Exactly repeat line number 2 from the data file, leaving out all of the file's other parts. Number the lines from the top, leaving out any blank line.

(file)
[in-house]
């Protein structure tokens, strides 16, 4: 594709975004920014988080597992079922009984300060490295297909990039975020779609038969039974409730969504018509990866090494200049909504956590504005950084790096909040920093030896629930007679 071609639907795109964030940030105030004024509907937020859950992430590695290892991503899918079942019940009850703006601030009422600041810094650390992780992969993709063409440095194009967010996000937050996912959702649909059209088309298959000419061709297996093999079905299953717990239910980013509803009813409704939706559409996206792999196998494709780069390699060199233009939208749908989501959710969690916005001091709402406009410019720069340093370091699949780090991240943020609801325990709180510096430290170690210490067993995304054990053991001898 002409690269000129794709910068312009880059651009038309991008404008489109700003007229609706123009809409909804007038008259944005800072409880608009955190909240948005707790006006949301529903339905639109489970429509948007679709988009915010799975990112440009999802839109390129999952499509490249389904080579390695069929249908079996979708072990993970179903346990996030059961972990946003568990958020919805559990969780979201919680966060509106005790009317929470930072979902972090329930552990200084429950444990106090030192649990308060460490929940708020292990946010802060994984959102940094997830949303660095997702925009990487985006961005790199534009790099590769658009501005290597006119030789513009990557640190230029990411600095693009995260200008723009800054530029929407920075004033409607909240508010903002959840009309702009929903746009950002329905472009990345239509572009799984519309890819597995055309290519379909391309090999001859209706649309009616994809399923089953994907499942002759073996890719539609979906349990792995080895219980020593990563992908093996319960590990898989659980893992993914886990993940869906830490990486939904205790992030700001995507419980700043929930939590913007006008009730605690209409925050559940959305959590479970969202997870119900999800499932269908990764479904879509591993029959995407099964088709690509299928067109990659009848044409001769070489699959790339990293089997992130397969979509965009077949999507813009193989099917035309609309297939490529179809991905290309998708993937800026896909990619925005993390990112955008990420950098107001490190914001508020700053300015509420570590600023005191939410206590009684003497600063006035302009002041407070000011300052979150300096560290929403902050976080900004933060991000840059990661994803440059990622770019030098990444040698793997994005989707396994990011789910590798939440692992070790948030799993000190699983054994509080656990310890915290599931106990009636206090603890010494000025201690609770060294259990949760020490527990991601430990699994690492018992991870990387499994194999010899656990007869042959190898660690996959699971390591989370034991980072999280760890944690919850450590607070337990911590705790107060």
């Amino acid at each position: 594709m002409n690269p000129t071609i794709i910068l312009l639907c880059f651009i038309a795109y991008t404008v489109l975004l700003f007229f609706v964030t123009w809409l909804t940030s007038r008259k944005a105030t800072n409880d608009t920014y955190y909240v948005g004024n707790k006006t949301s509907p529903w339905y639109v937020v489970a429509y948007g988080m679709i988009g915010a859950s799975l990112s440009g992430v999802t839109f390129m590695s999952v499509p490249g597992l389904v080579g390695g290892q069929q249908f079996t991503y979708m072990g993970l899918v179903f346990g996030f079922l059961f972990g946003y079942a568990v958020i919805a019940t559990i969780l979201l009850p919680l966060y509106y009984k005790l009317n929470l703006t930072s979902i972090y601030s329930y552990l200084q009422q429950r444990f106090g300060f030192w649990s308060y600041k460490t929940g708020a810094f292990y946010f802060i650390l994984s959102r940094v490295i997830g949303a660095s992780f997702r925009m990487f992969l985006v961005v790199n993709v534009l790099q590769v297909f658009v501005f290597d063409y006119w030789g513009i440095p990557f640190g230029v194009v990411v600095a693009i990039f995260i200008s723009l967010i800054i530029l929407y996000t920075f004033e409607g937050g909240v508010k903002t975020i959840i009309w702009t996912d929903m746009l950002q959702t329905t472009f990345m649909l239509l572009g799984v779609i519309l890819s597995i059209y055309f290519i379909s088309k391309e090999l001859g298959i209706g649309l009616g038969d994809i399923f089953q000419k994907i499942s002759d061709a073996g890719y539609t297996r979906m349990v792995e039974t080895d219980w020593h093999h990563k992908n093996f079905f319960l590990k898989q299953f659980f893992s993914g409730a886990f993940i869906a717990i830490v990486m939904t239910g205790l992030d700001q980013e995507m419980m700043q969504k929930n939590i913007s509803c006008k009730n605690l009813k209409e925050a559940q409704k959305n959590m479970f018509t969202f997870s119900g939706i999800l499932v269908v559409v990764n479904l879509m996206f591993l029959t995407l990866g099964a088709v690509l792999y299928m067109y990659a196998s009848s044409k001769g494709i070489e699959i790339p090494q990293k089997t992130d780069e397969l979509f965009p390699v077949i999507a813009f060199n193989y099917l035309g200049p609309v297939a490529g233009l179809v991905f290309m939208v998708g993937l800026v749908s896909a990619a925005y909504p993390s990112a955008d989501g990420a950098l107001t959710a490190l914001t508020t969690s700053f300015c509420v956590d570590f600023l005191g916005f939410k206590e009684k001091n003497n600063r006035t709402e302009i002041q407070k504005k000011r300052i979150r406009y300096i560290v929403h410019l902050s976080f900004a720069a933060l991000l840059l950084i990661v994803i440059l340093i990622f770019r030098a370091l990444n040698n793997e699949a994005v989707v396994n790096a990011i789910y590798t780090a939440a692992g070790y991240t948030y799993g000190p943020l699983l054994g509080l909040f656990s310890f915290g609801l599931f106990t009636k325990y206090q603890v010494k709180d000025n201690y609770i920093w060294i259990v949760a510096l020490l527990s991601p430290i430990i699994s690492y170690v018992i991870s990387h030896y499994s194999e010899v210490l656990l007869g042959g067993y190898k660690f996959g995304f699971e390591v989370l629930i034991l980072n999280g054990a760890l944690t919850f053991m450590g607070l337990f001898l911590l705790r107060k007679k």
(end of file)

């Protein structure tokens, strides 16, 4: 594709975004920014988080597992079922009984300060490295297909990039975020779609038969039974409730969504018509990866090494200049909504956590504005950084790096909040920093030896629930007679 071609639907795109964030940030105030004024509907937020859950992430590695290892991503899918079942019940009850703006601030009422600041810094650390992780992969993709063409440095194009967010996000937050996912959702649909059209088309298959000419061709297996093999079905299953717990239910980013509803009813409704939706559409996206792999196998494709780069390699060199233009939208749908989501959710969690916005001091709402406009410019720069340093370091699949780090991240943020609801325990709180510096430290170690210490067993995304054990053991001898 002409690269000129794709910068312009880059651009038309991008404008489109700003007229609706123009809409909804007038008259944005800072409880608009955190909240948005707790006006949301529903339905639109489970429509948007679709988009915010799975990112440009999802839109390129999952499509490249389904080579390695069929249908079996979708072990993970179903346990996030059961972990946003568990958020919805559990969780979201919680966060509106005790009317929470930072979902972090329930552990200084429950444990106090030192649990308060460490929940708020292990946010802060994984959102940094997830949303660095997702925009990487985006961005790199534009790099590769658009501005290597006119030789513009990557640190230029990411600095693009995260200008723009800054530029929407920075004033409607909240508010903002959840009309702009929903746009950002329905472009990345239509572009799984519309890819597995055309290519379909391309090999001859209706649309009616994809399923089953994907499942002759073996890719539609979906349990792995080895219980020593990563992908093996319960590990898989659980893992993914886990993940869906830490990486939904205790992030700001995507419980700043929930939590913007006008009730605690209409925050559940959305959590479970969202997870119900999800499932269908990764479904879509591993029959995407099964088709690509299928067109990659009848044409001769070489699959790339990293089997992130397969979509965009077949999507813009193989099917035309609309297939490529179809991905290309998708993937800026896909990619925005993390990112955008990420950098107001490190914001508020700053300015509420570590600023005191939410206590009684003497600063006035302009002041407070000011300052979150300096560290929403902050976080900004933060991000840059990661994803440059990622770019030098990444040698793997994005989707396994990011789910590798939440692992070790948030799993000190699983054994509080656990310890915290599931106990009636206090603890010494000025201690609770060294259990949760020490527990991601430990699994690492018992991870990387499994194999010899656990007869042959190898660690996959699971390591989370034991980072999280760890944690919850450590607070337990911590705790107060």